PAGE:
“Families like the Lopez’s have long memories,” said a source with extensive knowledge of the country and its history. “When Marcos did that he created a major financier for the opposition that came around to bite his ass eventually. (Duterte) hates those guys.”
While the cancellation has infuriated human rights and journalism protection groups over the loss of the country’s biggest broadcast news entity at a time when news of the Coronavirus is considered vital, it is the loss of entertainment features, including the noon “Showtime” variety and talent show, and “Ang Probinsyano” (The one From The Province), an enormously popular serial watched seemingly by half the country, when there is nothing else to do has raised anger levels.
How long the cancellation will last is unsure. But the betting is that antagonism toward the government is so high that the Senate, which has several bills pending for the renewal of the franchise, will move one of them as soon as possible, and that Duterte will be given the unappetizing task of having to sign it.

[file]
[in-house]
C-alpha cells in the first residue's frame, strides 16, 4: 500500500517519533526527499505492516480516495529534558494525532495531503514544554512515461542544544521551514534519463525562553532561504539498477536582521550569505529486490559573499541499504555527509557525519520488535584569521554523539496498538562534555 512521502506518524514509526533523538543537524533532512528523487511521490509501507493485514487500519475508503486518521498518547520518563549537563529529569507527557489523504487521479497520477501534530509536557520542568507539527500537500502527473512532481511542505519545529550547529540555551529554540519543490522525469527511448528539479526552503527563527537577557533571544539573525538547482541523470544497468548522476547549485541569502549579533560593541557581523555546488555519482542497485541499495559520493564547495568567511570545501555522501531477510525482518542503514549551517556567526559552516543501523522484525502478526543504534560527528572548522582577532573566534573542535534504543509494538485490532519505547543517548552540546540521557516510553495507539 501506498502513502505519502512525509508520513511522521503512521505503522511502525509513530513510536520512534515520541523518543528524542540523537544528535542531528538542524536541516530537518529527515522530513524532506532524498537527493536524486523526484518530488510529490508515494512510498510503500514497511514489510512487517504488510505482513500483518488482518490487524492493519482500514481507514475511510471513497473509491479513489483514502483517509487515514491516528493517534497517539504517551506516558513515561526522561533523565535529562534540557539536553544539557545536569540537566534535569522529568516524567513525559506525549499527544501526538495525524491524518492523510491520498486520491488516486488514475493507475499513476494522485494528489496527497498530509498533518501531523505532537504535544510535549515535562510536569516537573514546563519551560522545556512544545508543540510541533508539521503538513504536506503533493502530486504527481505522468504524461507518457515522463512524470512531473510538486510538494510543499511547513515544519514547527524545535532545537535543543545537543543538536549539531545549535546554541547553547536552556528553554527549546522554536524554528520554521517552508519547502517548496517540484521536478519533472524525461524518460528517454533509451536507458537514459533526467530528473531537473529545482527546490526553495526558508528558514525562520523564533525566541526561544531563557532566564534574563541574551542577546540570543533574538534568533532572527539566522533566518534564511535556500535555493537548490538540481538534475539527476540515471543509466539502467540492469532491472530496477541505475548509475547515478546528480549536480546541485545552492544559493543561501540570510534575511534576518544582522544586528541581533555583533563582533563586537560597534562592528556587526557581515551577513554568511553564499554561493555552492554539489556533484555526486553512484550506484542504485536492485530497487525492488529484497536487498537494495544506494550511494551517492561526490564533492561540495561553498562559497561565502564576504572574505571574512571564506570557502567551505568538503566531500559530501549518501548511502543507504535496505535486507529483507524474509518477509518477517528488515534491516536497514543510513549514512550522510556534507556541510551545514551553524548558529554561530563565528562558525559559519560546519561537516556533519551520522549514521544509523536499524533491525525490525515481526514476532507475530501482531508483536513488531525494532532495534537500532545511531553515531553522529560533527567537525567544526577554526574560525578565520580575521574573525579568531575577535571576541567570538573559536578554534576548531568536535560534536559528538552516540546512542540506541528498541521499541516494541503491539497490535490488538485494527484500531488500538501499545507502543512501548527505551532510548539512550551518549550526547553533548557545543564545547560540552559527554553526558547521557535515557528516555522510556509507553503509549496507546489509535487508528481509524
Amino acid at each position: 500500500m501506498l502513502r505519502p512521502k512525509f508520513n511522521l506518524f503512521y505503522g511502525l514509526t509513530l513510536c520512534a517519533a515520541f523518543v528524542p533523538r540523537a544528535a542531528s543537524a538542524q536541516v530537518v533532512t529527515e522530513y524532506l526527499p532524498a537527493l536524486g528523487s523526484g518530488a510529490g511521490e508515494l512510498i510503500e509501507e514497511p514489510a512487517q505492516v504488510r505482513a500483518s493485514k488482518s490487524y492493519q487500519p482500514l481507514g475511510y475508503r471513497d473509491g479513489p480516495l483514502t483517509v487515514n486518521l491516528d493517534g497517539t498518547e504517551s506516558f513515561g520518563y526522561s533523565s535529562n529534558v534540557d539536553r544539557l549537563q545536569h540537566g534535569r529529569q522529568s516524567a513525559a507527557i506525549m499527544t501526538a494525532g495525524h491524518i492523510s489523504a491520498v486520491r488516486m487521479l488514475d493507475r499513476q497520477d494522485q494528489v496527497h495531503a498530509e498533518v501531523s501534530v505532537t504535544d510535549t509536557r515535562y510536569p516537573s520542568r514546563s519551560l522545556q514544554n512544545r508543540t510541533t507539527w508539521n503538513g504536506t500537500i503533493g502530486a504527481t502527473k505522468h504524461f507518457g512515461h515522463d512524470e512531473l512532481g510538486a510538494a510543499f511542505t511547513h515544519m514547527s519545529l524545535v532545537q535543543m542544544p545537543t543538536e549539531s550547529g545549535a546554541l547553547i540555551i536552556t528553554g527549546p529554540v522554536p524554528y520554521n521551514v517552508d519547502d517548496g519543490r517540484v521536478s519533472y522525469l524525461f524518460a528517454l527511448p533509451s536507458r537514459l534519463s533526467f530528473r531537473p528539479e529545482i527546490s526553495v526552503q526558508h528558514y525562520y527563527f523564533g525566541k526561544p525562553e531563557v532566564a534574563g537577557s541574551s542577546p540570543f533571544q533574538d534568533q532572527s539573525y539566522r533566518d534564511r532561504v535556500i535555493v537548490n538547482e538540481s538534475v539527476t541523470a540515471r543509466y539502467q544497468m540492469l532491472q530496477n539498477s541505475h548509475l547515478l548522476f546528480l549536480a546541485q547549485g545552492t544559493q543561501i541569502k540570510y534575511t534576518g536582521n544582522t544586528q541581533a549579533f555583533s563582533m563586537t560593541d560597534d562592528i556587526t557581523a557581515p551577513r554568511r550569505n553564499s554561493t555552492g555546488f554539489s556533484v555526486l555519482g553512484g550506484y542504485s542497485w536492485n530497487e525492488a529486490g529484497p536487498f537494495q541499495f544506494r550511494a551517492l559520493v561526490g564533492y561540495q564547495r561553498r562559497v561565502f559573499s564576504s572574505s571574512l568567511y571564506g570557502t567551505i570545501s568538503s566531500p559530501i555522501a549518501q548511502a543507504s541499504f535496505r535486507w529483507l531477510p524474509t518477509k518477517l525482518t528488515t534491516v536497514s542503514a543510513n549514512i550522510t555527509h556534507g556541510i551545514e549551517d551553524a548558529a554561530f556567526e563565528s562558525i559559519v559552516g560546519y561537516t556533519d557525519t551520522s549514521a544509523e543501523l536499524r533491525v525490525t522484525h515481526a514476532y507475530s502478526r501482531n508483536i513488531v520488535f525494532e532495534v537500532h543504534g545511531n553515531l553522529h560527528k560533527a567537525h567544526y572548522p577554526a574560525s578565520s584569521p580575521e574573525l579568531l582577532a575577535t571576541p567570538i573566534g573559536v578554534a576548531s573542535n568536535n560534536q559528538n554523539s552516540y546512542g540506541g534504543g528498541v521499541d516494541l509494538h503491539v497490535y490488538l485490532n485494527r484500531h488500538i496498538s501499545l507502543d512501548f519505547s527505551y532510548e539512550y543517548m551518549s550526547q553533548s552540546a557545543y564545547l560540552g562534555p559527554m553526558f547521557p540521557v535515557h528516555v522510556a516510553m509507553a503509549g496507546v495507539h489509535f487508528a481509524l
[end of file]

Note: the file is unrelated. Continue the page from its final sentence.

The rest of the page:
“I feel like the administration and its allies in Congress have totally lost control of this,” said a source with a country-risk firm. “It seems like there was an idea to have the franchise renewal hang over the head of ABS-CBN by having the renewal pending indefinitely. However, the NTC didn't want to be the one responsible for that.”
The decision to end the franchise, which had been in effect for 15 years, was pushed by Solicitor General Jose Calida, a Duterte ally, although the president has said he had nothing to do with the matter.
“The justice secretary said on Monday that they should be allowed to continue operating, and that appears to be the position of the majority of congress,” the source said. “But with some extremist administration allies threatening to sue the NTC, NTC didn't want to be the one to make that decision, and so they kicked it back to Congress. This doesn’t seem like a move that was rationally planned out ahead of time.”
The public outrage is likely to force the hand of Congress, which is under pressure to pass the renewal, “and Rody is going to have to sign it, or face even more pushback,” he said.